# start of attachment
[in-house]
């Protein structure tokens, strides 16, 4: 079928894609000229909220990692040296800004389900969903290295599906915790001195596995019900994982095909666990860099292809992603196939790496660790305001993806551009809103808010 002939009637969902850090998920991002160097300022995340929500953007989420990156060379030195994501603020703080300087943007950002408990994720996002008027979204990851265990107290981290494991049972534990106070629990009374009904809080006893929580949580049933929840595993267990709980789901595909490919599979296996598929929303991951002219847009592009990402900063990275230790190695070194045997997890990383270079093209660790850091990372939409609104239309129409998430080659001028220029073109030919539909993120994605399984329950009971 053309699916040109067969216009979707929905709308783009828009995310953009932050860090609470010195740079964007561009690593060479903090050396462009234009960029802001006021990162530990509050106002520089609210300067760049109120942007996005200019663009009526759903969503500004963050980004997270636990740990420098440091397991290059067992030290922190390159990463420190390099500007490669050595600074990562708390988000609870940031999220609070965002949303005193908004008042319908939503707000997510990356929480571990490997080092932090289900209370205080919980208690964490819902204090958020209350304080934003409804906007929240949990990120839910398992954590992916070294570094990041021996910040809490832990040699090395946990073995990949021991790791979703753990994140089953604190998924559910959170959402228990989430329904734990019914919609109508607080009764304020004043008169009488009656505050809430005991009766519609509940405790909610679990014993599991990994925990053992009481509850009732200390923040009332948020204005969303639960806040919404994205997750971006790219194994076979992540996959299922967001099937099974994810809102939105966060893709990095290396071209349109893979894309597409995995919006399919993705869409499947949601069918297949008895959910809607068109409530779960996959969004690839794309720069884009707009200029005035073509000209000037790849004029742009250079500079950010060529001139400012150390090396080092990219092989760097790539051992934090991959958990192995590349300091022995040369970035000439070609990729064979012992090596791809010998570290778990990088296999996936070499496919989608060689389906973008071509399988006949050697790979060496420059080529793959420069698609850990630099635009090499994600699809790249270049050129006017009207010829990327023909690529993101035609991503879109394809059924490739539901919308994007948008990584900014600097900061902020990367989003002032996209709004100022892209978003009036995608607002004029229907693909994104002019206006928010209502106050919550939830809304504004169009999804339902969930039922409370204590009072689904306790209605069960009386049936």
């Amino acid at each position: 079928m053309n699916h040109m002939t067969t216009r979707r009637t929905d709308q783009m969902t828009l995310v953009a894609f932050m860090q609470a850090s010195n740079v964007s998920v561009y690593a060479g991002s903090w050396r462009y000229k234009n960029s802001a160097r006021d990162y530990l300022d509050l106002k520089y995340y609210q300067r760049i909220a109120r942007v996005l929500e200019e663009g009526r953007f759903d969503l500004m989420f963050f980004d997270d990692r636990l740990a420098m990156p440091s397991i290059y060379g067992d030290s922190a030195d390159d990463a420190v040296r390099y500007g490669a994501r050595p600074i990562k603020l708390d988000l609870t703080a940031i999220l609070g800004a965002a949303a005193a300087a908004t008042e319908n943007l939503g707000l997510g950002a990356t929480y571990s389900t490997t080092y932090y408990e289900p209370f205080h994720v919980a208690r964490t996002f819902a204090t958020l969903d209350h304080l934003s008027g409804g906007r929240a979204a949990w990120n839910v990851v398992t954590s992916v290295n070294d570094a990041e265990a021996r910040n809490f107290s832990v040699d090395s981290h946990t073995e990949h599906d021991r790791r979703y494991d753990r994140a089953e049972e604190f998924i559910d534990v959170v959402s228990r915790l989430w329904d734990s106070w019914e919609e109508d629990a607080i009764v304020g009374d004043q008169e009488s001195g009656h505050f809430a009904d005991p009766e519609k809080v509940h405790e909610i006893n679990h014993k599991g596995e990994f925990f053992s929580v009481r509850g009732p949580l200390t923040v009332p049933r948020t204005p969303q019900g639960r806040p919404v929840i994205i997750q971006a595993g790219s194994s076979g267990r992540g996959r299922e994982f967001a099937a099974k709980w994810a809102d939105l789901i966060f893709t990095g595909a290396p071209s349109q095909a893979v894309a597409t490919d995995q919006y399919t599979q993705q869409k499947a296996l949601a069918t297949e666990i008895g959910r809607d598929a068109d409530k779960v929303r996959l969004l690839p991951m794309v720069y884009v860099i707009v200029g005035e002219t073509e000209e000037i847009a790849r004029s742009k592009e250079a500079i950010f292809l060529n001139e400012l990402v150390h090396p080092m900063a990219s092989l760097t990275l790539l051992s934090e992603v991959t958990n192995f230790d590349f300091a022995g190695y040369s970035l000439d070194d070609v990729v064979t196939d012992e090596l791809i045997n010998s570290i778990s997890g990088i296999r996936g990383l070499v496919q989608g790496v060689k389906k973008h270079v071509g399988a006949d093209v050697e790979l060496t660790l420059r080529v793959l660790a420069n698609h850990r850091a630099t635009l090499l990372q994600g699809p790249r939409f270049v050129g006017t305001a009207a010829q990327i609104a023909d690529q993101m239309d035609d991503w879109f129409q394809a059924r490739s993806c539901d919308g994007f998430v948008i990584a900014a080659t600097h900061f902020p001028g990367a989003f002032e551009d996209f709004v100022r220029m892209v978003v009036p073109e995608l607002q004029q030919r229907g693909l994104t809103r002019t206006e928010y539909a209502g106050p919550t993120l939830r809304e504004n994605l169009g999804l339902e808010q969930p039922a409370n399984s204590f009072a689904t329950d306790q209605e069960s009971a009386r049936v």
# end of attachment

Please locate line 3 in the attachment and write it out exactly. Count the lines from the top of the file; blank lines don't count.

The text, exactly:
């Amino acid at each position: 079928m053309n699916h040109m002939t067969t216009r979707r009637t929905d709308q783009m969902t828009l995310v953009a894609f932050m860090q609470a850090s010195n740079v964007s998920v561009y690593a060479g991002s903090w050396r462009y000229k234009n960029s802001a160097r006021d990162y530990l300022d509050l106002k520089y995340y609210q300067r760049i909220a109120r942007v996005l929500e200019e663009g009526r953007f759903d969503l500004m989420f963050f980004d997270d990692r636990l740990a420098m990156p440091s397991i290059y060379g067992d030290s922190a030195d390159d990463a420190v040296r390099y500007g490669a994501r050595p600074i990562k603020l708390d988000l609870t703080a940031i999220l609070g800004a965002a949303a005193a300087a908004t008042e319908n943007l939503g707000l997510g950002a990356t929480y571990s389900t490997t080092y932090y408990e289900p209370f205080h994720v919980a208690r964490t996002f819902a204090t958020l969903d209350h304080l934003s008027g409804g906007r929240a979204a949990w990120n839910v990851v398992t954590s992916v290295n070294d570094a990041e265990a021996r910040n809490f107290s832990v040699d090395s981290h946990t073995e990949h599906d021991r790791r979703y494991d753990r994140a089953e049972e604190f998924i559910d534990v959170v959402s228990r915790l989430w329904d734990s106070w019914e919609e109508d629990a607080i009764v304020g009374d004043q008169e009488s001195g009656h505050f809430a009904d005991p009766e519609k809080v509940h405790e909610i006893n679990h014993k599991g596995e990994f925990f053992s929580v009481r509850g009732p949580l200390t923040v009332p049933r948020t204005p969303q019900g639960r806040p919404v929840i994205i997750q971006a595993g790219s194994s076979g267990r992540g996959r299922e994982f967001a099937a099974k709980w994810a809102d939105l789901i966060f893709t990095g595909a290396p071209s349109q095909a893979v894309a597409t490919d995995q919006y399919t599979q993705q869409k499947a296996l949601a069918t297949e666990i008895g959910r809607d598929a068109d409530k779960v929303r996959l969004l690839p991951m794309v720069y884009v860099i707009v200029g005035e002219t073509e000209e000037i847009a790849r004029s742009k592009e250079a500079i950010f292809l060529n001139e400012l990402v150390h090396p080092m900063a990219s092989l760097t990275l790539l051992s934090e992603v991959t958990n192995f230790d590349f300091a022995g190695y040369s970035l000439d070194d070609v990729v064979t196939d012992e090596l791809i045997n010998s570290i778990s997890g990088i296999r996936g990383l070499v496919q989608g790496v060689k389906k973008h270079v071509g399988a006949d093209v050697e790979l060496t660790l420059r080529v793959l660790a420069n698609h850990r850091a630099t635009l090499l990372q994600g699809p790249r939409f270049v050129g006017t305001a009207a010829q990327i609104a023909d690529q993101m239309d035609d991503w879109f129409q394809a059924r490739s993806c539901d919308g994007f998430v948008i990584a900014a080659t600097h900061f902020p001028g990367a989003f002032e551009d996209f709004v100022r220029m892209v978003v009036p073109e995608l607002q004029q030919r229907g693909l994104t809103r002019t206006e928010y539909a209502g106050p919550t993120l939830r809304e504004n994605l169009g999804l339902e808010q969930p039922a409370n399984s204590f009072a689904t329950d306790q209605e069960s009971a009386r049936v």